Such earned skill, via experience, is what Martin Sabo brought to that Fifth District seat, and it’s why he stayed in it so long (anybody remember? Marty helped save Social Security with some savvy bipartisan “tweaking” on various fronts that took real policy knowledge to effect.) Keith Ellison has shown that he’s not even in the same league.

      I like Kelliher for the experience and results she has shown. But both she and Torres Rey are true DFLers who would do well in the House for us.

      • Submitted by Pat Terry on 08/02/2018 - 01:26 pm.


        I live in St. Paul and am not too worried since its a safe seat, but I think you are right on. Need to do better if its congress and not just the state house.

      • Submitted by Hiram Foster on 08/02/2018 - 01:30 pm.

        Ihlan is a bit of a problem. In a short she has managed to make a number of ethical missteps. As historic as her career might be, she knows remarkably little about legislation and being a legislator. Margaret, on the on the other hand, is an extremely capable legislature, and as much as any freshman congress person can, she would hit the ground in DC running.

  3. Submitted by Bill Kahn on 08/02/2018 - 12:29 pm.

    Don’t know whom to vote for, but if I narrow it down to two of the three front runners, I’ll flip a coin; that, or vote for the most ridiculous Republicans instead. A DFLer will win in November, regardless.

    Another Muslim sworn in using the Jefferson Qur’an has a certain appeal in this age of Trump, but Phyllis Kahn’s exit from the Legislature rankles still; perhaps this was what the coalition of Our Revolution and DFL stalwarts tired of Phyllis had in mind when endorsing Ilhan Omar, but I didn’t and still don’t feel I and the rest of 60B were well served by that endorsement or CD 5 by Omar’s latest.

    I wish we had ranked choice voting for state and federal offices whether for a partisan primary or a general election; that’d save folks from flipping coins.

    • Submitted by Darryl Carter on 08/02/2018 - 04:05 pm.

      Ranked choice

      Amen to that ! OR Top Two, parties-be-damned primaries, ala CA,LA and WA. Gotta go with Margaret as the most experienced. Remarkable parallels with the late, great Martin’s career. I would like to see honest addressing by all of: 1. entitlements vis-a-vis the relentless realities of demography; 2. reduction of the U.S. imperial footprint on the globe; and 3. acknowledgment that the “Two-State Solution” is as dead as Ariel Sharon and Friends long ago promised to render it. Time then, to commence the rapid transition to a single SECULAR State, with equal rights for all within it.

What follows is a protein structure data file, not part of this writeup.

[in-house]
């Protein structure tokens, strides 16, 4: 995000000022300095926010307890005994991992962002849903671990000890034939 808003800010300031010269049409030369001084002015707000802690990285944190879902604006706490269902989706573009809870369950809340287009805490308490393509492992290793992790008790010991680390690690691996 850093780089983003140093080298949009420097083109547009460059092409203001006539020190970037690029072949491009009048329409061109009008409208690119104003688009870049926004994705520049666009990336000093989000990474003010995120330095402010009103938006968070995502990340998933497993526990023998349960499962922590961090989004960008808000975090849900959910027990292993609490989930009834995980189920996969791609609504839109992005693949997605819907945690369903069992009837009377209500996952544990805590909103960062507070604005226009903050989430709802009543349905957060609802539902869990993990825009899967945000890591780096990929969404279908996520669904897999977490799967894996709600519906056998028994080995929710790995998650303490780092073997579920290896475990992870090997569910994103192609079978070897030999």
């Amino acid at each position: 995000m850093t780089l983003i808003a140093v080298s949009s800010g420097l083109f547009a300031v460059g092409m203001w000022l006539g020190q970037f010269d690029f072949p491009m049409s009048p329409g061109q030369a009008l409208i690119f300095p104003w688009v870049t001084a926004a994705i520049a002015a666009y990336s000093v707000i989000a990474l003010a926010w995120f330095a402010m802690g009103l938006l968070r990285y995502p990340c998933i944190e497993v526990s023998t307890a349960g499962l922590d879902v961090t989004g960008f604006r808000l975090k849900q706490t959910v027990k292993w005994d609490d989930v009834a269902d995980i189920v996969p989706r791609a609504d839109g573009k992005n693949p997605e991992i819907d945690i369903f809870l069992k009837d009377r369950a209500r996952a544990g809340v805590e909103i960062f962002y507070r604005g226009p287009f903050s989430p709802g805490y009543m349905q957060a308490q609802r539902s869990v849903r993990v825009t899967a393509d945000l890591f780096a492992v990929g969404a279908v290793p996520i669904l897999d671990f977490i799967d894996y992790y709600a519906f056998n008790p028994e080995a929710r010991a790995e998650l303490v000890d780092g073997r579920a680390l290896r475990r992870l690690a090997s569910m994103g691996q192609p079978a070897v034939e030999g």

4. Submitted by Solly Johnson on 08/02/2018 - 03:14 pm.

    military spending

    I would like to know if these candidates differ significantly on military spending, which in my opinion is out of control and one of the largest issues this nation faces. Just yesterday 40 Democratic Senators, Klobuchar and Smith included, joined the Republicans in passing the military spending bill with an increase of over $80 billion, the increase about the same as Russia’s entire annual military budget. Nowhere in the media did I hear anybody ask, “How are we going to pay for it?”

    • Submitted by Karen Sandness on 08/04/2018 - 06:51 pm.

      That does seem to be the untouchable topic in Washington.

      Right-wingers are fond of saying this about education and anti-poverty programs: “You can’t solve a problem by throwing money at it.”

      But when it comes to the military, which has a proven track record of waste and fraud and huge sums unaccounted for, throwing money at it is all they know how to do, to the extent of funding military programs beyond what the services actually asked for.

      Maybe it makes these Congress persons, especially the chicken hawks, who never met a war they didn’t like but wouldn’t condescend to actually risk their lives in combat, feel macho by proxy or something.

      Unfortunately, Democrats, with few exceptions, do not challenge the narrative of having to increase military spending “because it’s a dangerous world out there.” And certain actions of the U.S. over the past seventy years have made it more dangerous than it needs to be.

      Nobody wants to eliminate the military, but it does seem to be a sacred cow.

      • Submitted by Tom Anderson on 08/08/2018 - 09:51 pm.

        Military spending

        Pales in comparison to entitlement spending, which is untouchable.

        Choose another “first” for the lifetime job and let her accomplish as much has Rep. Ellison did…

      • Submitted by Solly Johnson on 08/09/2018 - 11:21 am.


        Those who will throw money at the military without question generally talk about American exceptionalism, meaning military might and not social programs that benefit our citizens. For example, the USA is only one of four nations in the world without paid maternity leave, along with Somalia, Lesotho, and Papua New Guinea. We should be ashamed to be in this group.

        • Submitted by Tom Anderson on 08/09/2018 - 09:39 pm.

          How much does a mother-to-be receive

          In Venezuela? In Somalia? Maybe having a better annual income is better than paid maternity leave (which more than a handful of people in this country receive the last time I checked).